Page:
Date of Award


Degree Name

Doctor of Philosophy



First Advisor

Dr. Galen Alessi

Second Advisor

Dr. Jack Michael

Third Advisor

Dr. Wayne Fuqua

Fourth Advisor

Dr. Mike Bahr


Concurrent-chain research shows that choice behavior is sensitive to differential delays to reinforcement but apparently insensitive to differential response-requirement factors. To date, however, no studies have directly investigated the effects of differential force requirements on choice behavior under concurrent-chain schedules. This relationship will be the focus of the present study.

In Experiment 1 rats responded on conventional concurrent-chain schedules and were given a choice between different terminal-link force requirements. The force requirement on one terminal-link lever was 0.25 N while the force requirement on the other lever was varied from 0.25 N to 1.51 N across conditions. For comparative purposes, initial-link reinforcement rates and force requirements were also manipulated in certain conditions. The results suggested that choice behavior was sensitive to initial-link reinforcement rates and force requirements, but comparatively insensitive to terminal-link force requirements. These results were confounded, however, by the covariation of terminal-link entries with the manipulation of the independent variable.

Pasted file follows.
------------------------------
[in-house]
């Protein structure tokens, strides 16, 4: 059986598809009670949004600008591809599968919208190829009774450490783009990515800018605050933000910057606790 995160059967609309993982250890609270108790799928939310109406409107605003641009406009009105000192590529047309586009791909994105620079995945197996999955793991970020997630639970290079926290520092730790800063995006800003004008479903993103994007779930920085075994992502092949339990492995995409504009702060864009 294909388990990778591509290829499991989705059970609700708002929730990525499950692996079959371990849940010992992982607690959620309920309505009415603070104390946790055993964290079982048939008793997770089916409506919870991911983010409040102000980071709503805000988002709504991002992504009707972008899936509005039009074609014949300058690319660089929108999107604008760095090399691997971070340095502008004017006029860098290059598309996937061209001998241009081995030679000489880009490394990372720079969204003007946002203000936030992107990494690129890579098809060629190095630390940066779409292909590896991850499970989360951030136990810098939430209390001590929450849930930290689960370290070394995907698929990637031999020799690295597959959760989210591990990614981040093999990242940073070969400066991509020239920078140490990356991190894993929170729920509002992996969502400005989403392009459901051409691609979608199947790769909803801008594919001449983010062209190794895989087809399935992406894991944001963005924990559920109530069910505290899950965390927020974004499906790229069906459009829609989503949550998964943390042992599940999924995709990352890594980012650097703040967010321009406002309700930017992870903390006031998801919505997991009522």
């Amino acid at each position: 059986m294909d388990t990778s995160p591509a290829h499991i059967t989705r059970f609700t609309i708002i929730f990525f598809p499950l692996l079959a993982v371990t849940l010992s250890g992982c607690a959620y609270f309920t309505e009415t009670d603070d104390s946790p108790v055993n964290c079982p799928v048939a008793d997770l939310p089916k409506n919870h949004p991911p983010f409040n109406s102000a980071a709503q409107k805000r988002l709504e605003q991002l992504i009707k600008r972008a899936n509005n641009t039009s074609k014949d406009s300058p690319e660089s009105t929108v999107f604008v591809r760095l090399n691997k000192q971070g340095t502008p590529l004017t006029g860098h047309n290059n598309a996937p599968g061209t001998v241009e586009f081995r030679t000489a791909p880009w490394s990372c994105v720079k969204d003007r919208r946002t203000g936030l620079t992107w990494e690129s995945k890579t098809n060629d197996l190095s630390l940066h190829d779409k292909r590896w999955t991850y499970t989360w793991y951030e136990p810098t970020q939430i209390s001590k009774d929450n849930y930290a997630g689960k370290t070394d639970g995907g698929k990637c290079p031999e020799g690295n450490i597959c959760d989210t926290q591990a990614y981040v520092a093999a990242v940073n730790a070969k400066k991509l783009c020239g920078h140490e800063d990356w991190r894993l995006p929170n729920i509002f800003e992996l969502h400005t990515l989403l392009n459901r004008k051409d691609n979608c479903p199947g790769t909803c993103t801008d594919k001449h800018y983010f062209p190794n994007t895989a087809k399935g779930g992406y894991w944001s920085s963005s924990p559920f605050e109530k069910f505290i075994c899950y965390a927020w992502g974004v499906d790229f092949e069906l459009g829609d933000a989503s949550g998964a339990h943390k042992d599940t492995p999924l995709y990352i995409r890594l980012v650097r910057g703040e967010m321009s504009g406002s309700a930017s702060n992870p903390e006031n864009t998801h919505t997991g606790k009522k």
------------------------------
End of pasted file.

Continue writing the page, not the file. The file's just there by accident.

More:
The problem of covariation between number of terminal-link entries and manipulation of terminal-link force was further demonstrated in Experiment 2. The design of this experiment involved regular alternations, across conditions, between two modified concurrent-chain procedures. Although the results of Experiment 2 suggested a clear preference for the low force terminal-link alternative with the response-selected initial-link schedules, these data were clearly confounded by covariation in number of terminal-link entries. In contrast, the results from conditions that employed the nonindependent initial-link schedules, which were not confounded by number of terminal-link entries, were comparatively insensitive to terminal-link force requirements. It was therefore concluded that the concurrent-chain procedure with nonindependent schedules was the appropriate procedure for the investigation of force as an independent variable.

Experiment 3 replicated several conditions of Experiment 1, but using the nonindependent procedure. The results showed that choice behavior was sensitive to initial-link force requirements and terminal-link reinforcement rates, but insensitive to terminal-link force requirements. Factors contributing to the insensitivity of choice behavior to terminal-link force requirements with concurrent-chain procedure are discussed.

Access Setting

Dissertation-Open Access

Included in

Psychology Commons